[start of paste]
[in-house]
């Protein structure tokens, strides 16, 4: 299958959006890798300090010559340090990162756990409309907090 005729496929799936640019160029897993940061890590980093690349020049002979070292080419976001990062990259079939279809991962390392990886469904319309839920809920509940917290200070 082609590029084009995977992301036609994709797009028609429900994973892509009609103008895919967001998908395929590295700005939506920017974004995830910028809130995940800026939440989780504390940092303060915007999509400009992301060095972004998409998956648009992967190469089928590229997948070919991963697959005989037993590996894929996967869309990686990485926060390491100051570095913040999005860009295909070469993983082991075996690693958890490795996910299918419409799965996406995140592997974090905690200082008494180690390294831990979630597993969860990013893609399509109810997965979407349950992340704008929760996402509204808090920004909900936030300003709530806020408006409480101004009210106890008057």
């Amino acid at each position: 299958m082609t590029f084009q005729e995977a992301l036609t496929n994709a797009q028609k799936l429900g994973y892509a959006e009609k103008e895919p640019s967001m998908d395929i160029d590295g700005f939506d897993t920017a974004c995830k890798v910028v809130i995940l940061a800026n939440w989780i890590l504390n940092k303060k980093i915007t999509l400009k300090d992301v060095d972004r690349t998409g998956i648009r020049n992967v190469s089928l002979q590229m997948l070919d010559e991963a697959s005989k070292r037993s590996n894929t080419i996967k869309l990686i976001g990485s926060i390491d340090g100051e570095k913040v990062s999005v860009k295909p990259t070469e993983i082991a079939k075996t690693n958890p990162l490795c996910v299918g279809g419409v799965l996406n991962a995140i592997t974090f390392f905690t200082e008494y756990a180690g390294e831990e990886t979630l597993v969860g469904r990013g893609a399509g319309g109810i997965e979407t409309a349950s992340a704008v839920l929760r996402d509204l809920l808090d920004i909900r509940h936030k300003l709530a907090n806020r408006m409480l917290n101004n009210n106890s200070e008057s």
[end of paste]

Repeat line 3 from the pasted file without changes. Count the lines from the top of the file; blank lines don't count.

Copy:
């Amino acid at each position: 299958m082609t590029f084009q005729e995977a992301l036609t496929n994709a797009q028609k799936l429900g994973y892509a959006e009609k103008e895919p640019s967001m998908d395929i160029d590295g700005f939506d897993t920017a974004c995830k890798v910028v809130i995940l940061a800026n939440w989780i890590l504390n940092k303060k980093i915007t999509l400009k300090d992301v060095d972004r690349t998409g998956i648009r020049n992967v190469s089928l002979q590229m997948l070919d010559e991963a697959s005989k070292r037993s590996n894929t080419i996967k869309l990686i976001g990485s926060i390491d340090g100051e570095k913040v990062s999005v860009k295909p990259t070469e993983i082991a079939k075996t690693n958890p990162l490795c996910v299918g279809g419409v799965l996406n991962a995140i592997t974090f390392f905690t200082e008494y756990a180690g390294e831990e990886t979630l597993v969860g469904r990013g893609a399509g319309g109810i997965e979407t409309a349950s992340a704008v839920l929760r996402d509204l809920l808090d920004i909900r509940h936030k300003l709530a907090n806020r408006m409480l917290n101004n009210n106890s200070e008057s």